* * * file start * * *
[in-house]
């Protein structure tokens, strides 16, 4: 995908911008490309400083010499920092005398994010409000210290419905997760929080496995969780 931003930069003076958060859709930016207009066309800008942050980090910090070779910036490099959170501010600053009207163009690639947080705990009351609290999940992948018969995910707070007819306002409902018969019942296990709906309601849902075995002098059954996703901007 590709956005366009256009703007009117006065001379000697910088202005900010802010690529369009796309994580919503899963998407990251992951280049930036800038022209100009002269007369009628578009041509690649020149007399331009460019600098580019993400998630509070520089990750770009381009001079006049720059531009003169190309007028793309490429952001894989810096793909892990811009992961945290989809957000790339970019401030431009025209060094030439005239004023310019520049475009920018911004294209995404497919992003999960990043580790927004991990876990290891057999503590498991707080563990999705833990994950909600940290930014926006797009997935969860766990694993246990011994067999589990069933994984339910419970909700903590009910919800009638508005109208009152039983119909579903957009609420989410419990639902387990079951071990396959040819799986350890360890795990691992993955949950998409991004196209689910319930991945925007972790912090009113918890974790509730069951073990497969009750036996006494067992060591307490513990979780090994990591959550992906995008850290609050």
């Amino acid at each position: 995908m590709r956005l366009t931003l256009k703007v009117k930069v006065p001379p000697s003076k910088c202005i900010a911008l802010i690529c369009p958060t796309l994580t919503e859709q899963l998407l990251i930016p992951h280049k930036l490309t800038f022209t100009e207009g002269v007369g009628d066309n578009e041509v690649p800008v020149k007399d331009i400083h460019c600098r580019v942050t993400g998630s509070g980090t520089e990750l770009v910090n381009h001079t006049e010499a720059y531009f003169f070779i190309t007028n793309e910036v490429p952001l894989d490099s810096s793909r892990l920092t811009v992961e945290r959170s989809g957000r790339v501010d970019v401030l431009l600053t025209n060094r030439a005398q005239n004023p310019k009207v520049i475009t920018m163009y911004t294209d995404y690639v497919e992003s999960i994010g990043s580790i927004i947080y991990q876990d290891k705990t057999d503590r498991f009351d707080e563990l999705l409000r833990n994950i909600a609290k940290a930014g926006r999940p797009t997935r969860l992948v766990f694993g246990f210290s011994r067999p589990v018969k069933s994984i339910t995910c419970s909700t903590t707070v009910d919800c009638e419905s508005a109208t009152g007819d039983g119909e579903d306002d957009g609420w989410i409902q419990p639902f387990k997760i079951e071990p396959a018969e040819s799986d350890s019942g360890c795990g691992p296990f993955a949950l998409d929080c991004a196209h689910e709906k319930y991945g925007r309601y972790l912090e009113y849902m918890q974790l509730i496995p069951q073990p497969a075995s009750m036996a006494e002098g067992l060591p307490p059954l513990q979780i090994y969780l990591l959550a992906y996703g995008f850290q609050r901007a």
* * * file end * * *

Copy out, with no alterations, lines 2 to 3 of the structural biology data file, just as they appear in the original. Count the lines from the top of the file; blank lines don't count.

């Protein structure tokens, strides 16, 4: 995908911008490309400083010499920092005398994010409000210290419905997760929080496995969780 931003930069003076958060859709930016207009066309800008942050980090910090070779910036490099959170501010600053009207163009690639947080705990009351609290999940992948018969995910707070007819306002409902018969019942296990709906309601849902075995002098059954996703901007 590709956005366009256009703007009117006065001379000697910088202005900010802010690529369009796309994580919503899963998407990251992951280049930036800038022209100009002269007369009628578009041509690649020149007399331009460019600098580019993400998630509070520089990750770009381009001079006049720059531009003169190309007028793309490429952001894989810096793909892990811009992961945290989809957000790339970019401030431009025209060094030439005239004023310019520049475009920018911004294209995404497919992003999960990043580790927004991990876990290891057999503590498991707080563990999705833990994950909600940290930014926006797009997935969860766990694993246990011994067999589990069933994984339910419970909700903590009910919800009638508005109208009152039983119909579903957009609420989410419990639902387990079951071990396959040819799986350890360890795990691992993955949950998409991004196209689910319930991945925007972790912090009113918890974790509730069951073990497969009750036996006494067992060591307490513990979780090994990591959550992906995008850290609050």
């Amino acid at each position: 995908m590709r956005l366009t931003l256009k703007v009117k930069v006065p001379p000697s003076k910088c202005i900010a911008l802010i690529c369009p958060t796309l994580t919503e859709q899963l998407l990251i930016p992951h280049k930036l490309t800038f022209t100009e207009g002269v007369g009628d066309n578009e041509v690649p800008v020149k007399d331009i400083h460019c600098r580019v942050t993400g998630s509070g980090t520089e990750l770009v910090n381009h001079t006049e010499a720059y531009f003169f070779i190309t007028n793309e910036v490429p952001l894989d490099s810096s793909r892990l920092t811009v992961e945290r959170s989809g957000r790339v501010d970019v401030l431009l600053t025209n060094r030439a005398q005239n004023p310019k009207v520049i475009t920018m163009y911004t294209d995404y690639v497919e992003s999960i994010g990043s580790i927004i947080y991990q876990d290891k705990t057999d503590r498991f009351d707080e563990l999705l409000r833990n994950i909600a609290k940290a930014g926006r999940p797009t997935r969860l992948v766990f694993g246990f210290s011994r067999p589990v018969k069933s994984i339910t995910c419970s909700t903590t707070v009910d919800c009638e419905s508005a109208t009152g007819d039983g119909e579903d306002d957009g609420w989410i409902q419990p639902f387990k997760i079951e071990p396959a018969e040819s799986d350890s019942g360890c795990g691992p296990f993955a949950l998409d929080c991004a196209h689910e709906k319930y991945g925007r309601y972790l912090e009113y849902m918890q974790l509730i496995p069951q073990p497969a075995s009750m036996a006494e002098g067992l060591p307490p059954l513990q979780i090994y969780l990591l959550a992906y996703g995008f850290q609050r901007a």